4 Reasons why this year’s U.S Open is going to be “the hardest in history”

“I played Oakmont the last two days. It truly is, I think, the hardest golf course we’ve ever played,” Mickelson told reporters in Memphis ahead of the FedEX St. Jude Classic.

Oakmont regularly ranks inside the top five hardest golf courses in the world, here’s why:


1. The Scores

Situated near Pittsburg’s northeast suburbs, the course has played host to nine U.S Opens, with Ben Hogan, Ernie Els and Johnny Miller sharing the venue record of -5. The fact that Miller constantly reminds us of his 63 – a record to this day – should take nothing away from his achievement.

Lee Trevino once remarked that every time he two-putted he passed someone on the leader board. Angel Cabrera proved this theory correct when he posted a +5 winning score back in 2007.

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2. The Bunkers

Oakmont has barely any water hazards and almost no trees. Built in the style of a links course, it’s the beach that can ruin a player’s scorecard. 210 traps are capped off by the legendary Church Pews Bunker.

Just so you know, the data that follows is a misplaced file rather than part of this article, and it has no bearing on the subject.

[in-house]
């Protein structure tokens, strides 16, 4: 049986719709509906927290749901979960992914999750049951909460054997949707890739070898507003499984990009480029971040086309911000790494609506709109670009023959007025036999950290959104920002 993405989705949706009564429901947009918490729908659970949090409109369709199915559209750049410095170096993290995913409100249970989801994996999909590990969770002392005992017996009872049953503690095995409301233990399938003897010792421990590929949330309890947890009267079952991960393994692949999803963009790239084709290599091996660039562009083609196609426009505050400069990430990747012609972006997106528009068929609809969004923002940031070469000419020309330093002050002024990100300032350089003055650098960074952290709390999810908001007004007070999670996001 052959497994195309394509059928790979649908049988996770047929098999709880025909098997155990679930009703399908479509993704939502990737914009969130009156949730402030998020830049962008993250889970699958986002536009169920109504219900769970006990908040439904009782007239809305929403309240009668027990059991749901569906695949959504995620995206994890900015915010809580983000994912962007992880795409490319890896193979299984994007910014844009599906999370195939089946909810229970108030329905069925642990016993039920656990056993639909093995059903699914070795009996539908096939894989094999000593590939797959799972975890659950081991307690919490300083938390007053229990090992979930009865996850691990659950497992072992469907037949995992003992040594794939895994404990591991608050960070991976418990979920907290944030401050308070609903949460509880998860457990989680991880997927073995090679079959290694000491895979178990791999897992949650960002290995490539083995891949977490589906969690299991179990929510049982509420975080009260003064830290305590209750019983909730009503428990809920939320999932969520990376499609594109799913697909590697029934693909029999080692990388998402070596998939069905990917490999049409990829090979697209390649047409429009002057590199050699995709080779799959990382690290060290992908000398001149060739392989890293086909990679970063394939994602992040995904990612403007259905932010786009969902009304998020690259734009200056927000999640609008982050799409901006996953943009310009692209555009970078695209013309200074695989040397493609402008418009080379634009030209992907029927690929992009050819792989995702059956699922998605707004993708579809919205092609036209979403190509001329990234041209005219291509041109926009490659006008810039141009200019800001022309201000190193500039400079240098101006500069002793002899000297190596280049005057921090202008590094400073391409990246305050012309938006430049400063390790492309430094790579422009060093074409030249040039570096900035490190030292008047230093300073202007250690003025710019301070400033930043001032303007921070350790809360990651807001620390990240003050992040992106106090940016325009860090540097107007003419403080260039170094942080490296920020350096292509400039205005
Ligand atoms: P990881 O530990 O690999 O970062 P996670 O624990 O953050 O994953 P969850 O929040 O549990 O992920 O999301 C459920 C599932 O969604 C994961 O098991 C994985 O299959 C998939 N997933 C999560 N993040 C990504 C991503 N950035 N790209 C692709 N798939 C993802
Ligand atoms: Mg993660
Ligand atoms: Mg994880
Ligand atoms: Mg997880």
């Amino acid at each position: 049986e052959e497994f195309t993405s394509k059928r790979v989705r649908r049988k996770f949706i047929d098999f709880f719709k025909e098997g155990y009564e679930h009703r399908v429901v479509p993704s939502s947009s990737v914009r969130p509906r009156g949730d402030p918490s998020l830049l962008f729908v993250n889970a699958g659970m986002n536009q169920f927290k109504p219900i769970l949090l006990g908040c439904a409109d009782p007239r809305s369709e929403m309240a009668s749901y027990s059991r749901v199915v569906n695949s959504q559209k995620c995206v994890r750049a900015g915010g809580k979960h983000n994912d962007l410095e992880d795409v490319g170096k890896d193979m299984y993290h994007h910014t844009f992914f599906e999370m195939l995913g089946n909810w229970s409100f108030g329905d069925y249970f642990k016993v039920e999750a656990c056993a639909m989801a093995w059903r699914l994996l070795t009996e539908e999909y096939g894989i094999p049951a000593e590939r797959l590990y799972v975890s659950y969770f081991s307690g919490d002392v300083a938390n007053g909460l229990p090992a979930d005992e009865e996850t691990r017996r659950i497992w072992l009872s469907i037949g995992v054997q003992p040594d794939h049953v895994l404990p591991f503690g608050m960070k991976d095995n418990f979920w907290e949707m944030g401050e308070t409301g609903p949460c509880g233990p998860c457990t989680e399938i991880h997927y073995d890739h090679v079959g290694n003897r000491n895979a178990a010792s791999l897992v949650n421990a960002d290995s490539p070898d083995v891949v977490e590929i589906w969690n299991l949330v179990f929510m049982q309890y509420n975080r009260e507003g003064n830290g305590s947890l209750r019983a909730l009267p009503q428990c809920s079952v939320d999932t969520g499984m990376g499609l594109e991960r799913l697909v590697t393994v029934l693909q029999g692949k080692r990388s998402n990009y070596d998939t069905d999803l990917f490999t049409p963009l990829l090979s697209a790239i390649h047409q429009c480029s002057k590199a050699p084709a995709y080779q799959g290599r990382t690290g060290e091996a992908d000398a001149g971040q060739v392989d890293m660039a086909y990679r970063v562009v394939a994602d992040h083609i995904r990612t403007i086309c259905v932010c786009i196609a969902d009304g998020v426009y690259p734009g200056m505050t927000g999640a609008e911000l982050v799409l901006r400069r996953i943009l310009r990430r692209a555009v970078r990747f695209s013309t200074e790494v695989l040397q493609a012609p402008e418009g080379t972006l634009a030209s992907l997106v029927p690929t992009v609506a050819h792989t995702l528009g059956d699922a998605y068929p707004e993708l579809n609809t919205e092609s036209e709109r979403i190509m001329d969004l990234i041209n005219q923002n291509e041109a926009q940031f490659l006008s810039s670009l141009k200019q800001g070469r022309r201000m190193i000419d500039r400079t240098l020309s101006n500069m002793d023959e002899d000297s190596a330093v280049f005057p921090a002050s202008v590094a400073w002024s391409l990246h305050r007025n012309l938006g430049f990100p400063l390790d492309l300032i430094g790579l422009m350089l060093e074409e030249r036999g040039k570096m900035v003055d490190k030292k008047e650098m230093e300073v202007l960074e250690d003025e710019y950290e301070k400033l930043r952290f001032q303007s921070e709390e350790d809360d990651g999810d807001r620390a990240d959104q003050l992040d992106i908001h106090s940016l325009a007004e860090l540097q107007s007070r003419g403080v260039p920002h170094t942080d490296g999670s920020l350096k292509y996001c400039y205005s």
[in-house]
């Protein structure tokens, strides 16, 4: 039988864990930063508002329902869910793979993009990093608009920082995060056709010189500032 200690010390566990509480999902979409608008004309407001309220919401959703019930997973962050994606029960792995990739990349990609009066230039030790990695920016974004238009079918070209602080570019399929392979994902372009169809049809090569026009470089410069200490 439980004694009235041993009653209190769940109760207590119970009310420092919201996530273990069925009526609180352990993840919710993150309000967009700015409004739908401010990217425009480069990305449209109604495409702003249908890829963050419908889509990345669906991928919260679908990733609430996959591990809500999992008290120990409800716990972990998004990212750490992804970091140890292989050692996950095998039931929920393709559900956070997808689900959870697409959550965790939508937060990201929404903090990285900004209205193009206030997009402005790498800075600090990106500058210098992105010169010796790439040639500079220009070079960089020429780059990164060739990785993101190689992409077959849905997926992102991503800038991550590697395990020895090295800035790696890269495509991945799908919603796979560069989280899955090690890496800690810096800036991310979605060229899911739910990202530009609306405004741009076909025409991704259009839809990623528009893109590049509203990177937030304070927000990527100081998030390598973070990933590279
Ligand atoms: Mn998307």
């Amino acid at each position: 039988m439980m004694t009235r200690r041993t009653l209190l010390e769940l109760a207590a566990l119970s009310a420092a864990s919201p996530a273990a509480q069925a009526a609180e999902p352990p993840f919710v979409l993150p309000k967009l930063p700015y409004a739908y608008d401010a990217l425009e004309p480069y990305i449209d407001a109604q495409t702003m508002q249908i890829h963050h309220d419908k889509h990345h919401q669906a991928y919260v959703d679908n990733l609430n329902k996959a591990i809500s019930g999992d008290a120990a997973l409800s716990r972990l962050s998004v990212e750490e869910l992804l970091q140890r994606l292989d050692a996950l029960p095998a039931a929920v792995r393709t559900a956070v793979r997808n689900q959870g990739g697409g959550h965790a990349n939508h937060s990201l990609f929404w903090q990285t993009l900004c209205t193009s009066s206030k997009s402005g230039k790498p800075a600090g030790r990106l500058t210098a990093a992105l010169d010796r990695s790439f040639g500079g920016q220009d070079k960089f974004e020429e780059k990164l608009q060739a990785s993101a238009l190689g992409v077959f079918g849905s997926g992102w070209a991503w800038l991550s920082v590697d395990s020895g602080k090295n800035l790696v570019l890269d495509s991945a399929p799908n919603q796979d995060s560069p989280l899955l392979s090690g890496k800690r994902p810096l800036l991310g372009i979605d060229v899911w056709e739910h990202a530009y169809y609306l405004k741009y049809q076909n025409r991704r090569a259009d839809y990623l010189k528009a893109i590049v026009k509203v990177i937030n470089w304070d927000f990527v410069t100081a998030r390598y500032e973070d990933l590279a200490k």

3. The Greens

Oakmont inspired the invention of the Stimpmeter, a device used by the USGA to measure and rank the pace of greens. The inventor, Edward S. Stimpson, Sr., attended the 1935 open and was convinced the greens were unreasonably fast when he witnessed Gene Sarazan hit a putt.

Sam Snead once commented that he tried to mark his ball on one of Oakmont’s greens but the coin slid off.
This clip illustrates that danger perfectly.


4. The Rough

As Phil suggests, the organisers know exactly what they’re doing. “They let the rough grow long — if it’s wet they’ll leave it like that, if it’s dry they’ll thin it out because less balls will hit the fairway.”

This could be a determining factor when you consider the weather forecast for the next 10 days. Scattered showers might misinform the organisers into keeping the rough long and this will certainly affect the scoring average as the thermometer is expected to hit 90.

OAKMONT, PA - JUNE 17: Harrison Frazar hits out of the rough on the eighth hole during the final round of the 107th U.S. Open Championship at Oakmont Country Club on June 17, 2007 in Oakmont, Pennsylvania. (Photo by Donald Miralle/Getty Images)
Harrison Frazar hits out of the rough on the eighth hole during the final round of the 107th U.S. Open Championship at Oakmont Country Club. (Photo by Donald Miralle/Getty Images).

I agree with Phil when he says this is the hardest venue ever played. I think the rough will be left long, the greens will be lightning fast and they will want to remind the world that this is a formidable challenge. Courses like Oakmont love their notoriety. So why wouldn’t they shoot for being “The Hardest Golf Course in the World”?

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